KAPAA — Better days may be ahead for the state’s public hospital system, Hawaii Health Systems Corporation, following a year of tough financial decisions, said Interim HHSC Kauai Region CEO Scott McFarland.
At the onset of 2014, the four clinics and two hospitals operated by the state-funded health care system on Kauai faced a dire reality: With about $10 million in debts that needed to be paid and only about $11,000 in the bank, the risk of cutting services severely or closing facilities was real.
But as of Friday, HHSC operations on Kauai are projected to have a $1.6 million surplus once the current fiscal year ends on June 30 — that’s after officials use about $9.6 million in cash, including about $9 million in appropriations from the state Legislature, to pay off $7.9 million in operating debts, according to HHSC financial statements obtained by The Garden Island.
“It’s an amazing turnaround,” McFarland said on Tuesday. “The region’s teams and employees have really focused and made improvements in productivity and efficiency. We are entering 2015 in a more solid fiscal position, which allows us now to stabilize our commitment to the community.”
In fact, instead of facilities facing the risk of closure, McFarland said construction is set to begin Thursday on the island’s fifth, 4,027-square-foot HHSC clinic in the Shops at Kukuiula.
“We’re looking at this as an opportunity for growth, so what we’re hoping to do is have new hires,” McFarland said. “Now, we want to make sure that all of our clinics throughout the system here are adequately staffed, so it maybe a combination of folks who have experience at one of our existing clinics, or maybe in a role at the Shops at Kukuiula.”
Specific costs and the number of employees at the clinic were not yet available Tuesday.
As a part of the plans for the clinic, which date back to 2008, Shops at Kukuiula developers will pay for the initial improvements before the clinic moves in. Regional HHSC officials, in turn, would be responsible for other medical equipment and staffing costs, McFarland said. Shops at Kukuiula developers, he said, have also allowed HHSC officials to not pay rent on the vacant space where the clinic will be.
Once the clinic is anticipated to be complete late this summer or early this fall, McFarland said the facility is slated to have a walk-in clinic for people who don’t have a primary care physician or are visiting the island, as well as primary care and family medicine services.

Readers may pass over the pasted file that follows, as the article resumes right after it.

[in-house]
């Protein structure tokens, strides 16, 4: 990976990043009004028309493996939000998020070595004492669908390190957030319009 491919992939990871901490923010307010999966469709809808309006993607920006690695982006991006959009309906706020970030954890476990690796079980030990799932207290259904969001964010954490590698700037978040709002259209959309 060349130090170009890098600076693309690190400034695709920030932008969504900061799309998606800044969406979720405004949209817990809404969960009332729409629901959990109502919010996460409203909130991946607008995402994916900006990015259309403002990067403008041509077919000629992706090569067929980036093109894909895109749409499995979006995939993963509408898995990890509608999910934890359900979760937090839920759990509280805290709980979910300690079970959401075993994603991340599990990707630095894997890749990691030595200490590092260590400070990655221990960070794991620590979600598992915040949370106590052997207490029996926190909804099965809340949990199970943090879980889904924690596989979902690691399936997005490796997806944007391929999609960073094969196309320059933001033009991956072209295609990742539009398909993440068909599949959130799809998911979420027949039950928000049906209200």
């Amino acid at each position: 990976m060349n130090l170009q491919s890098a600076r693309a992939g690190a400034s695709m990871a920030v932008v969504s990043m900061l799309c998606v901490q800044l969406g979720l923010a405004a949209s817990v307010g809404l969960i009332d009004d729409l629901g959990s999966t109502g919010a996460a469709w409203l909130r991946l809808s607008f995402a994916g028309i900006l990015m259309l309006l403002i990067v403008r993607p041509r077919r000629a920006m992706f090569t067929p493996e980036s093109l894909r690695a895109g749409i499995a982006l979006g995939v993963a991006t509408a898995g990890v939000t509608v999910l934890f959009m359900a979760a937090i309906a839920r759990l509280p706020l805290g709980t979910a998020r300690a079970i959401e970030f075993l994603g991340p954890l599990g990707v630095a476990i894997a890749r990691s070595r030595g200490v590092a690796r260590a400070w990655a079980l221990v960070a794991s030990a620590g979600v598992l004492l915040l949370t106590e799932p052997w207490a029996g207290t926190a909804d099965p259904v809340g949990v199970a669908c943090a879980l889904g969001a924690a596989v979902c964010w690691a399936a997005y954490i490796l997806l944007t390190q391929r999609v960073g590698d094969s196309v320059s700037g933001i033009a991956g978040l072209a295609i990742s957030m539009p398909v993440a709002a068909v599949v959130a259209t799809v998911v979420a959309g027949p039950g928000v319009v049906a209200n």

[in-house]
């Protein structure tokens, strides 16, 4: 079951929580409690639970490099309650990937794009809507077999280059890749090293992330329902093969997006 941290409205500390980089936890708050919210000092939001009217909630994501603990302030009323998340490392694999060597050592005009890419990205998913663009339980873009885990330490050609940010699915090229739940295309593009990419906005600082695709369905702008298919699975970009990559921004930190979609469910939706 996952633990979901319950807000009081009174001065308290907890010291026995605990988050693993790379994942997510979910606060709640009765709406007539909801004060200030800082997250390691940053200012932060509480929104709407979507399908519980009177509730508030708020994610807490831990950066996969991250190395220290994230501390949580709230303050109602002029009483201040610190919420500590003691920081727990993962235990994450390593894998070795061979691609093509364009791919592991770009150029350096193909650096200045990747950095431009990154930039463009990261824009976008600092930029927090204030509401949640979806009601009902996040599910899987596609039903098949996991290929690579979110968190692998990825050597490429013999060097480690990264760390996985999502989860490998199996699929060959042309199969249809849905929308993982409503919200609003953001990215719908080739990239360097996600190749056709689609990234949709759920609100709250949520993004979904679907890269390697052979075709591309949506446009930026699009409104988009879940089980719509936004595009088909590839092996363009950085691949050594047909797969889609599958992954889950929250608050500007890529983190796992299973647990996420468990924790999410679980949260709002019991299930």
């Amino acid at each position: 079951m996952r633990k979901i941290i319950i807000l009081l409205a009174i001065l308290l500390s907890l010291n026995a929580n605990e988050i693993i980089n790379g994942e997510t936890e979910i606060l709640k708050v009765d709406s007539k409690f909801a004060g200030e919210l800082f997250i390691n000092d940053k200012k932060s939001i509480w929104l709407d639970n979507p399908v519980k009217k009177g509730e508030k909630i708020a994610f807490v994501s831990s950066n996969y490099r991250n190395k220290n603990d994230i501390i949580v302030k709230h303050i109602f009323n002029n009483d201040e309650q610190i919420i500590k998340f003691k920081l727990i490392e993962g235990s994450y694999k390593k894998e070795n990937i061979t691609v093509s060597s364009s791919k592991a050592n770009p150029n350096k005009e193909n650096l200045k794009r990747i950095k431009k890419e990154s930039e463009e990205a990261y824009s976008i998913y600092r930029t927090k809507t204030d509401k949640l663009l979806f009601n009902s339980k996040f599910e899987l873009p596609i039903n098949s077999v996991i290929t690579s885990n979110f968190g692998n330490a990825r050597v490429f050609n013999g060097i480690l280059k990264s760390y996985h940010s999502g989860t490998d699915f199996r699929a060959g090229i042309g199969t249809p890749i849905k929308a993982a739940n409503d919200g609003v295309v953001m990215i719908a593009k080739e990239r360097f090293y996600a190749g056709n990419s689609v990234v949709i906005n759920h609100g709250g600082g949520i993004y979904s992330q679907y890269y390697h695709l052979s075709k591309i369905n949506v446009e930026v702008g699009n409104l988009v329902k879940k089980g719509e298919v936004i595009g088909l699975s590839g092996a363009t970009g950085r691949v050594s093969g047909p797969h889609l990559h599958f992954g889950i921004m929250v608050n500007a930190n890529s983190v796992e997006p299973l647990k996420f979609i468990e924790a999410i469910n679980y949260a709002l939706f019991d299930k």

Specialists, including those in the primary care and women’s health field, would also visit the clinic on a regular basis.
“You’re going to see the region really grow in those two areas,” McFarland said. “We’re looking to allow the community to get to know us better in 2015.”
Although a total of 22 positions on Kauai were cut in September, McFarland said no further job cuts, or service line closures, are planned during the remainder of the 2015 fiscal year, which ends on June 30.
That staff reduction, McFarland said, amounted to nearly $300,000 in either savings or avoided costs last year.
Of the jobs that were cut, eight employees were either rehired or found another job within the state public health care system.
Still, despite the gains made this year, McFarland said HHSC officials will likely ask for another round of emergency appropriations during the next legislative session, which convenes on Jan. 21.
Some state lawmakers, however, have concerns about such a request.
“At this point, coming to us for more emergency appropriations is not going to be a very good idea,” Rep. Daynette “Dee” Morikawa, D, Koloa-Niihau, said. “I don’t know how much support the governor is going to give to HHSC — I know that they’re short statewide, so if they do come in with an appropriation request, it’ll be for the whole state, but whether they get it or not is questionable.”
What will likely be at the forefront of discussions, Morikawa said, will be potential opportunities for private-public partnerships like those recently disclosed between Hawaii Pacific Health and Maui Memorial Medical Center in Wailuku.
“Nobody really talked about the specifics yet, so until you do the pilot project with Maui, it’s hard to say how the other islands will be treated. No private, nonprofit entity is really going to do well in taking over a state facility unless they still maintain state funding and nobody seems to know exactly how much that will be or what will be funded and what won’t.”
Previous talks of a private-partnership between officials from Hawaii Pacific Health, which operates Wilcox Memorial Hospital in Lihue, and HHSC were disclosed last year, but no recent discussions have taken place, McFarland said.